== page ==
vOICe sensory device: An alternative to invasive treatment for blind people

A device that trains the brain to turn sounds into images could be used as an alternative to invasive treatment for blind and partially-sighted people, researchers at the University of Bath have found.

The vOICe sensory substitution device is a revolutionary tool that helps blind people to use sounds to build an image in their minds of the things around them.

A research team, led by Dr Michael Proulx, from the University's Department of Psychology, looked at how blindfolded sighted participants responded to an eye test using the device.

They were asked to perform a standard eye chart test called the Snellen Tumbling E test, which asked participants to view the letter E turned in four different directions and in various sizes. Normal, best-corrected visual acuity is considered 20/20, calculated in terms of the distance (in feet) and the size of the E on the eye chart.

The participants, even without any training in the use of the device, were able to perform the best performance possible, nearly 20/400. This limit appears to be the highest resolution currently possible with the ever-improving technology.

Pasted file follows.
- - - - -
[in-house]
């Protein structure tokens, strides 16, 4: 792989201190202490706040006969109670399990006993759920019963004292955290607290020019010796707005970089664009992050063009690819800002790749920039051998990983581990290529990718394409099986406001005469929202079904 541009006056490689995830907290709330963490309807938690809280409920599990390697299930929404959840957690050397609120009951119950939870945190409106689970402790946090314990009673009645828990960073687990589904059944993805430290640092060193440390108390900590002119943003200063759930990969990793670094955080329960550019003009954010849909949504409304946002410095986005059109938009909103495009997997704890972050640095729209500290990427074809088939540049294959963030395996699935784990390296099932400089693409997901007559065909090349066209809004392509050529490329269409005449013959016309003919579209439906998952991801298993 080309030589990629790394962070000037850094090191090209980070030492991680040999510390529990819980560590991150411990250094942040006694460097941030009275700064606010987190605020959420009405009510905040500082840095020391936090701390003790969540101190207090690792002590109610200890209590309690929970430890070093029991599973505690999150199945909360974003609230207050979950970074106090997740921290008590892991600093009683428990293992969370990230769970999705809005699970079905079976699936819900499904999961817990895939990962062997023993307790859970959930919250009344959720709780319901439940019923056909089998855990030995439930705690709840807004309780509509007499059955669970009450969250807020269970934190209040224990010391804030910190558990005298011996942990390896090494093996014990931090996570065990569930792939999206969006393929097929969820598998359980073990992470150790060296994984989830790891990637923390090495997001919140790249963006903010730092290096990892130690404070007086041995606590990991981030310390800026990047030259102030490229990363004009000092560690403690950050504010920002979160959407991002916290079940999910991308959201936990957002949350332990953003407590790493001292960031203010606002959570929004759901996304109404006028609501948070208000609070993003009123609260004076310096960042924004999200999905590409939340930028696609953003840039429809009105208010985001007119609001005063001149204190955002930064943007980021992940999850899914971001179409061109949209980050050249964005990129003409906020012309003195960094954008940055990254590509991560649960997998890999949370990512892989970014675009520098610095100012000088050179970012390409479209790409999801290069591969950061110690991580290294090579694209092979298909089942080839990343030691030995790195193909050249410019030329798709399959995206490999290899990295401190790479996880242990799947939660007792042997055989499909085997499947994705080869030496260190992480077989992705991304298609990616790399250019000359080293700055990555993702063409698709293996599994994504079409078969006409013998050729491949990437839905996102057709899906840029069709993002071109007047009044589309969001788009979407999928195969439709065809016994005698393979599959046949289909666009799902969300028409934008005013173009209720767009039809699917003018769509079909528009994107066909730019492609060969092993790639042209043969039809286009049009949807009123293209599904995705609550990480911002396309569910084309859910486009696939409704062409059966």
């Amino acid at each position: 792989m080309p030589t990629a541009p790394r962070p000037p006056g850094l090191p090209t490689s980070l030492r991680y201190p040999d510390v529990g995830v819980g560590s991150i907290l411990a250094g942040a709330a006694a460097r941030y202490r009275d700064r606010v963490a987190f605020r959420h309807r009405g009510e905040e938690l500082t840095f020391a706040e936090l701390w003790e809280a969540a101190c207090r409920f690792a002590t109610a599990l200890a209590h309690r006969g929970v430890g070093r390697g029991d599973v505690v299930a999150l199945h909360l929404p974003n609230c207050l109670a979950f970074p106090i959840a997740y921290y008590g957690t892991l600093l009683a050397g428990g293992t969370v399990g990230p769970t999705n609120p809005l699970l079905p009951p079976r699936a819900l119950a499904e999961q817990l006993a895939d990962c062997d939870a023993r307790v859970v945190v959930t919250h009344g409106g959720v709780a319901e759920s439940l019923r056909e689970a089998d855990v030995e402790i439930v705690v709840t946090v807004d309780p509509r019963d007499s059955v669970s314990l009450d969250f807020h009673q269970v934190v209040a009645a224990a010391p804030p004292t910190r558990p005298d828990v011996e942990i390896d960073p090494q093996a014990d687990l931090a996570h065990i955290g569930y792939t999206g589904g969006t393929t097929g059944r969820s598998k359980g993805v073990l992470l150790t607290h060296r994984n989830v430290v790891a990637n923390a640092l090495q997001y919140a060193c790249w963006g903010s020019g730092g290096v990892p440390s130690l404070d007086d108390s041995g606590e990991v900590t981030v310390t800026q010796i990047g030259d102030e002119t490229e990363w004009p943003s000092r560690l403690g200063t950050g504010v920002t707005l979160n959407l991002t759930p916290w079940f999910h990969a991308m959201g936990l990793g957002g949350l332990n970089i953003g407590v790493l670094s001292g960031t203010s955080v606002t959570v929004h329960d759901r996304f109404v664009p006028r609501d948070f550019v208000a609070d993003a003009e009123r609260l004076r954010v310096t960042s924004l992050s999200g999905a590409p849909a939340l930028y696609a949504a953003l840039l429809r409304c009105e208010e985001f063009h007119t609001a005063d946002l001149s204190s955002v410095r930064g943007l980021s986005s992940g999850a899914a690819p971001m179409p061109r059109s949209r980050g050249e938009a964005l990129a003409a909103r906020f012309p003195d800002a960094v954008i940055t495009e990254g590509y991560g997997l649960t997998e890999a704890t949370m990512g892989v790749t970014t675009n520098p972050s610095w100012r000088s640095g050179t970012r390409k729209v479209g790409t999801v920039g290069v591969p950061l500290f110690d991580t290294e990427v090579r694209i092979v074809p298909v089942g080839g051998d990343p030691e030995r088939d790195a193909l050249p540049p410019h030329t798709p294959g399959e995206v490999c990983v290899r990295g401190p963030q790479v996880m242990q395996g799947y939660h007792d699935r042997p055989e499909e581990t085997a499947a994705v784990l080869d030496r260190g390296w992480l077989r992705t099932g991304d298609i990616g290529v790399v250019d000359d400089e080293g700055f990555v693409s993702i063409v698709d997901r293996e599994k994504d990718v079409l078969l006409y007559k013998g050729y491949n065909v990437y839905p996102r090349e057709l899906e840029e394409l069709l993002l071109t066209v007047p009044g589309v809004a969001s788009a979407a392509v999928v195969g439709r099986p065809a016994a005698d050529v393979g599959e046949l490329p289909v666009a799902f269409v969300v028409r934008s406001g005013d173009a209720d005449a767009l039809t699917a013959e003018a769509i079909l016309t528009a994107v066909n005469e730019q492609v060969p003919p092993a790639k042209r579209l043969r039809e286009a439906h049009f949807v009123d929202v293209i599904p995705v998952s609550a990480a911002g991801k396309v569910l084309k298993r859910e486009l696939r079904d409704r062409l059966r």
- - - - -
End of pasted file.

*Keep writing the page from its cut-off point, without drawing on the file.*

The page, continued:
Dr Michael Proulx said: "This level of visual performance exceeds that of the current invasive techniques for vision restoration, such as stem cell implants and retinal prostheses after extensive training.

"A recent study found successful vision at a level of 20/800 after the use of stem cells. Although this might improve with time and provide the literal sensation of sight, the affordable and non-invasive nature of The vOICe provides another option.

"Sensory substitution devices are not only an alternative, but might also be best employed in combination with such invasive techniques to train the brain to see again or for the first time."

The findings are reported in the paper "How well do you see what you hear? The acuity of visual-to-auditory sensory substitution," published in the journal Frontiers in Psychology, as part of a special topic in Cognitive Science on synaesthesia research.

Source:

Comments

The opinions expressed here are the views of the writer and do not necessarily reflect the views and opinions of News Medical.
Post a new comment
Post

While we only use edited and approved content for Azthena answers, it may on occasions provide incorrect responses. Please confirm any data provided with the related suppliers or authors. We do not provide medical advice, if you search for medical information you must always consult a medical professional before acting on any information provided.

Your questions, but not your email details will be shared with OpenAI and retained for 30 days in accordance with their privacy principles.

Please do not ask questions that use sensitive or confidential information.

Read the full Terms & Conditions.

You might also like...
Scientists map molecules within human brain for first time